Sustainability January 2020

How collaboration is key to sustainable cities

Cities are often melting pots of innovation, acting as magnets for people and investment – and resulting in global metropolitan powerhouses such as London and New York.

And today's emerging economies are attracting more urban citizens than ever before. Cities in Asia and Africa are forecast to absorb 90% of the world’s 2.5 billion new urbanites by 2050, according to the United Nations.

But if cities are not well planned, managed and funded, the result can be damaging for both people and the environment – 98% of large emerging cities do not meet the World Health Organization's air quality guidelines, for example.

Technology such as artificial intelligence, autonomous vehicles and the Internet of Things has an important role to play in creating sustainable cities in both the developed world and emerging economies. Many innovations are already showing promise for sectors such as transport, energy, waste, water and buildings.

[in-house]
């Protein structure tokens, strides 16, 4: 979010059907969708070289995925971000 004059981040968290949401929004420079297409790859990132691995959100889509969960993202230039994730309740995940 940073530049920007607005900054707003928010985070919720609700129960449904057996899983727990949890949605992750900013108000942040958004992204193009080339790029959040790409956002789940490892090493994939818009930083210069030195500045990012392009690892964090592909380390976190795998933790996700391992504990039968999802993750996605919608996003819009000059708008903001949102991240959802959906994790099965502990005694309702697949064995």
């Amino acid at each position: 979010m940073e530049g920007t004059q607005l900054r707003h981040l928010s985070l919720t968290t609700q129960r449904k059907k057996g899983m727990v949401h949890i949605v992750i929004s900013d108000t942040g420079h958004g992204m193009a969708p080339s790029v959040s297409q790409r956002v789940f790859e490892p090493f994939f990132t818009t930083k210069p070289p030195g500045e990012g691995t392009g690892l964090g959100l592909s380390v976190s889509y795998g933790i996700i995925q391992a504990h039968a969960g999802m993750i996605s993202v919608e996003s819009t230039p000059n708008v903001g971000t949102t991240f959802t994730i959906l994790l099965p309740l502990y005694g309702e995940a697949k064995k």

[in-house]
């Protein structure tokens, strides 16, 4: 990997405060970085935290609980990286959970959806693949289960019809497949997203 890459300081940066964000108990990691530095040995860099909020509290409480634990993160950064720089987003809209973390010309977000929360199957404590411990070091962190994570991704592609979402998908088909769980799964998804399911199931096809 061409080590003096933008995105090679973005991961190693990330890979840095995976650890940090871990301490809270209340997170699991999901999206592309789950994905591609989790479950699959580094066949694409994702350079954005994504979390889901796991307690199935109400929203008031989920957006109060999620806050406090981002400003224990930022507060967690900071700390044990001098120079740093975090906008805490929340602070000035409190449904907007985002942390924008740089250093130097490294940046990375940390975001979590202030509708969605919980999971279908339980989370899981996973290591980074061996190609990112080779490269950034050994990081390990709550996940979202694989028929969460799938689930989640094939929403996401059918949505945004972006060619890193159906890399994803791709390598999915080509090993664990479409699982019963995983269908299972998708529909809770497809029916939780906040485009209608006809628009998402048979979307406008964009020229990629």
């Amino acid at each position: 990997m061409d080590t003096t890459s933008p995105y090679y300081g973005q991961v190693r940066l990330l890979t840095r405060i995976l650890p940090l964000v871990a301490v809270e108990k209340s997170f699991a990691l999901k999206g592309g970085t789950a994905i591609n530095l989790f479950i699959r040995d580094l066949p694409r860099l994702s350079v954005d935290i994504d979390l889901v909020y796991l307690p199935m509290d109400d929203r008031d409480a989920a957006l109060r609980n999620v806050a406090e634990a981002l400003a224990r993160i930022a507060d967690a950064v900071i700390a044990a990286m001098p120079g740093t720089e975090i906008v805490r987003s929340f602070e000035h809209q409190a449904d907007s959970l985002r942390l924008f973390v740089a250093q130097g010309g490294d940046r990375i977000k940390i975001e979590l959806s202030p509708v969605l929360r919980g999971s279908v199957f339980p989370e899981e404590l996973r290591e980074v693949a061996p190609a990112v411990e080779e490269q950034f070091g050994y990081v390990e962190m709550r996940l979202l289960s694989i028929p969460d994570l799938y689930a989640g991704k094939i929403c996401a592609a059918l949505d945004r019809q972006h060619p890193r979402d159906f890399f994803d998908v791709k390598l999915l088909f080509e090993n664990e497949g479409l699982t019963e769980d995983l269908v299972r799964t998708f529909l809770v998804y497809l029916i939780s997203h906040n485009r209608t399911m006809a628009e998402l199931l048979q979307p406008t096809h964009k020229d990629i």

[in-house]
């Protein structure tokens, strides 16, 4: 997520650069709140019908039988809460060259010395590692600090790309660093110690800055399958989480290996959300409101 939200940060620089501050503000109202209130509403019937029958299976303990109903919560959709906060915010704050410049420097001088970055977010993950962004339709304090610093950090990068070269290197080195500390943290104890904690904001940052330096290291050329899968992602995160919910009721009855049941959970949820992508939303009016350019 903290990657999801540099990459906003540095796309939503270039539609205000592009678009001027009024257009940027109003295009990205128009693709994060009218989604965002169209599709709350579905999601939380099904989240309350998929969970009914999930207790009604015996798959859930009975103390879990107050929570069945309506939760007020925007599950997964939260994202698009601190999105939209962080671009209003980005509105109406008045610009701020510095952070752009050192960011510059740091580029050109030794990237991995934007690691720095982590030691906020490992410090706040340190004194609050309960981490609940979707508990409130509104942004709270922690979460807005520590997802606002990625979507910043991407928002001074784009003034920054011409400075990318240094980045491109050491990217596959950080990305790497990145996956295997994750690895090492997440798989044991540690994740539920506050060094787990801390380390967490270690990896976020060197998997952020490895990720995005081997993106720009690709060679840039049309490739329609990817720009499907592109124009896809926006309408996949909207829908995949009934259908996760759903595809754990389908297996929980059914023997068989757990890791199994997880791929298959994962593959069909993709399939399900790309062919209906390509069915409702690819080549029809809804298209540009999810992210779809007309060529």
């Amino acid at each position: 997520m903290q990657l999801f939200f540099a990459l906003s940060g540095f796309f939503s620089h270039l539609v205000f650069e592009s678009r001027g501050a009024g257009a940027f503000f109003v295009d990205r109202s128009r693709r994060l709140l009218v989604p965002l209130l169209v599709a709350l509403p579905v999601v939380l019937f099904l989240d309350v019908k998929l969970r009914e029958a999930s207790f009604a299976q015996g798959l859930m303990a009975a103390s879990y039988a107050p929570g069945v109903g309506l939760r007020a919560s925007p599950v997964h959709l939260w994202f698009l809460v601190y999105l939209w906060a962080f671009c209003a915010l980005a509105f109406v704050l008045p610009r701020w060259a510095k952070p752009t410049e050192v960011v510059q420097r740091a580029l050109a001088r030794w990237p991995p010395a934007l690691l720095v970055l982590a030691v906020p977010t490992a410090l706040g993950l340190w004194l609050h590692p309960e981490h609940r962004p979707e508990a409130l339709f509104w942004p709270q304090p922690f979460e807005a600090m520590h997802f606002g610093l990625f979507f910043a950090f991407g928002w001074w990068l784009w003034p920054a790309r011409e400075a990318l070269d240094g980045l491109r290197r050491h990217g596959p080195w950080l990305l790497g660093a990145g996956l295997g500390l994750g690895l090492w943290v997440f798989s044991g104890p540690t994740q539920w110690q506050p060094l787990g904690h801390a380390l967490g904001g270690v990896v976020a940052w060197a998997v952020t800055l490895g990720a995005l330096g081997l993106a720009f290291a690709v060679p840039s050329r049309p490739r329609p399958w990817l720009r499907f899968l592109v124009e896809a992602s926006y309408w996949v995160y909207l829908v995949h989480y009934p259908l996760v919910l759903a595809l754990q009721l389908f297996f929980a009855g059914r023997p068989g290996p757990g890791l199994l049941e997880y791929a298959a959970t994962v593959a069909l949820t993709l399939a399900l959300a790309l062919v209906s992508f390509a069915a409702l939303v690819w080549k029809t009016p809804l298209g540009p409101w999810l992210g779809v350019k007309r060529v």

But technology alone is not enough. To reap the full benefits, we will need to harness the potential of partnerships – with technology developers working in collaboration with other companies, governments, and the investment and research communities to not only enhance urban economic productivity but also reduce environmental impact and increase wellbeing.

Cities are one of our biggest opportunities to mitigate climate change. They account for more than 70% of global energy use and greenhouse gas emissions to power their buildings, industry, utilities and infrastructure.

You may want to read: Creating a smart nation underpinned by data

Key solutions include things like renewable, decentralised energy generation – rooftop solar, for example, and peer-to-peer energy systems – and intelligent grid management to help utilities monitor assets, model use and ensure efficient and cost-effective operations.

This is just one example of why partnerships will be crucial. Underpinning "smart city" elements such as intelligent energy is a mass of data that enables pattern recognition, energy use modelling, forecasting and so on. GeoSpock's spatial big data expertise can instantly turn this data into actionable insights for anything from intelligent, sensor-based grid management to operations optimisation and asset monitoring.

As the pace of change continues to accelerate, collaborative solutions will be a vital part of ensuring we create cities that are intelligent and sustainable, as well as places people want to live and work.

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